The Infallible Empire vs. “Reality-Based” Suckers

Nothing immortalizes this solipsistic Bush-Cheney universe like Ron Suskind’s uncontested account. Early in 2002, a frustrated aide explained the Bush White House’s take on “the reality-based community,” naive reporters assuming:

“Solutions emerge from your judicious study of discernible reality . . . That’s not the way the world really works anymore. We’re an
empire now, and when we act, we create our own reality. And while you’re studying that reality . . . we’ll act again, creating other
new realities . . . We’re history’s actors . . . [and] all of you will be left to just study what we do.”

Likewise from insider Bruce Bartlett: Bush truly believed he was “on a mission from God. Absolute faith like that overwhelms a need for analysis.” Right, that infallible gut instinct.

Most amazing to me, despite the oversized handwriting on the wall, today’s leadership falls back on equally noxious inventions: Romney’s bizarre “tea party” rebranding depicts Republicans as “revolutionaries” battling Democratic “monarchists.” One Congressman cried the Republican “insurgency” should imitate the Taliban. Condi Rice proclaims waterboarding legal because, “by definition, if it was authorized by the president, it did not violate our obligations under the Convention Against Torture.” Ex-Speaker Gingrich impugns Obama as “McCarthyist” for putting “terrorists on welfare.” Unabated, the idiot stream goes on.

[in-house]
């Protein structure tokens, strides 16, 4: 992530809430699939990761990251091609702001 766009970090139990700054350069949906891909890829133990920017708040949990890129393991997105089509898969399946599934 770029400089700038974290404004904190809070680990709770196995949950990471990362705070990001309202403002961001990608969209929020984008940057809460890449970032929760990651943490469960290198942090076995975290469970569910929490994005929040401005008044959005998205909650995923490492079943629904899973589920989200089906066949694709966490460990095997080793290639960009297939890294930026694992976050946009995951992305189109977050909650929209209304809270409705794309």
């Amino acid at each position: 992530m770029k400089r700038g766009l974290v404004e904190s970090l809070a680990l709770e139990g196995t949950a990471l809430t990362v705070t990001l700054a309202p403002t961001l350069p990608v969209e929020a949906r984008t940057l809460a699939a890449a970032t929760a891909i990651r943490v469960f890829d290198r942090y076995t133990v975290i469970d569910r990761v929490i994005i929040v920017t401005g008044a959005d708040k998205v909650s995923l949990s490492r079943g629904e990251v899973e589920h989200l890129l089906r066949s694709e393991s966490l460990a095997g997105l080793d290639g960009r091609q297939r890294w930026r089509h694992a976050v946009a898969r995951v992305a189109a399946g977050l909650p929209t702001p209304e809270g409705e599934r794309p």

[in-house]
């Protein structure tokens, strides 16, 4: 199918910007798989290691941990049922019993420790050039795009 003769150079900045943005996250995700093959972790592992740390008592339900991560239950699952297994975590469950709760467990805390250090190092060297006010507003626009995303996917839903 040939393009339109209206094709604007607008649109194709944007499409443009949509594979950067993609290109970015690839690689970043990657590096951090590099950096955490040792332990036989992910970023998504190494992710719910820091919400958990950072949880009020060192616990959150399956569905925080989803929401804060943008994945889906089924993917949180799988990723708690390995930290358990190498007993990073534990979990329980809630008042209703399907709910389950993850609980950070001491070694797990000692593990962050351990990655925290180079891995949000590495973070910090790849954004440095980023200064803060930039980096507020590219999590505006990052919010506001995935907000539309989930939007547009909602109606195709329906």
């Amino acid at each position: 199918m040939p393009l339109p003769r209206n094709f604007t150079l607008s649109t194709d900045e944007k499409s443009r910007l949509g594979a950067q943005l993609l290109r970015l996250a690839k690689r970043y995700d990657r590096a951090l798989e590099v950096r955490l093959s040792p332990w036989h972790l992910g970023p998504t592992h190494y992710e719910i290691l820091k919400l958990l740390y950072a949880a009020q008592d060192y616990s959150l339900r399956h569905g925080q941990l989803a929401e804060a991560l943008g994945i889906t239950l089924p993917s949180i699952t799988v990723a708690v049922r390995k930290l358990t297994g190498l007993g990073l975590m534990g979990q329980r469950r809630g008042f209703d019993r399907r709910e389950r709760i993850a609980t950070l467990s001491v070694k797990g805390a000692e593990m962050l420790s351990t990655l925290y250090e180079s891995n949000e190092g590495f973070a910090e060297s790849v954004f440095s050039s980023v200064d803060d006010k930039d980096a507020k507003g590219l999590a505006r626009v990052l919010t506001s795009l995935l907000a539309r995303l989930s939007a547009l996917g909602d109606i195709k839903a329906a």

Secession: Infallibility Complex Writ Large

But Texas Governor Perry takes the prize for merging insurrection with absolutism, daring to talk up secession. What better demonstrates a full-fledged personality disorder than invoking the ultimate anti-Americanism, for many domestic terrorism and treason? Hello, instant martial law! Added to reports of militant extremists stockpiling munitions, this is scary subversion, locked in its own smug bubble, holding nothing sacred – not Lincoln, Union nor Civil War.

The demise of one political party, if it happens, hardly threatens national security; new factions, good and bad, fill the power vacuum. But when delusions of moral or political infallibility reinforce other manias, like armed insurrection, that’s a different order of threat. Rightwing Republicans have crossed the line between political infallibility and disruptive demagoguery, if such a line ever existed.

Only this Sunday, McCain joined Cheney (who joined Limbaugh) in rejecting dangerous “moderation,” a word that recalls Barry Goldwater’s notorious hyperbole, “Extremism in the defense of liberty is no vice. Moderation in the face of tyranny is no virtue.” For eight years, the Bush-Cheney infallibility complex took this rhetorical flourish literally, equating “extremism” with virtue and moderation with vice. Discredited infallibility surpasses one party’s immoderation, even disintegration, and sets a corrosive personality disorder against civility and democratic stability.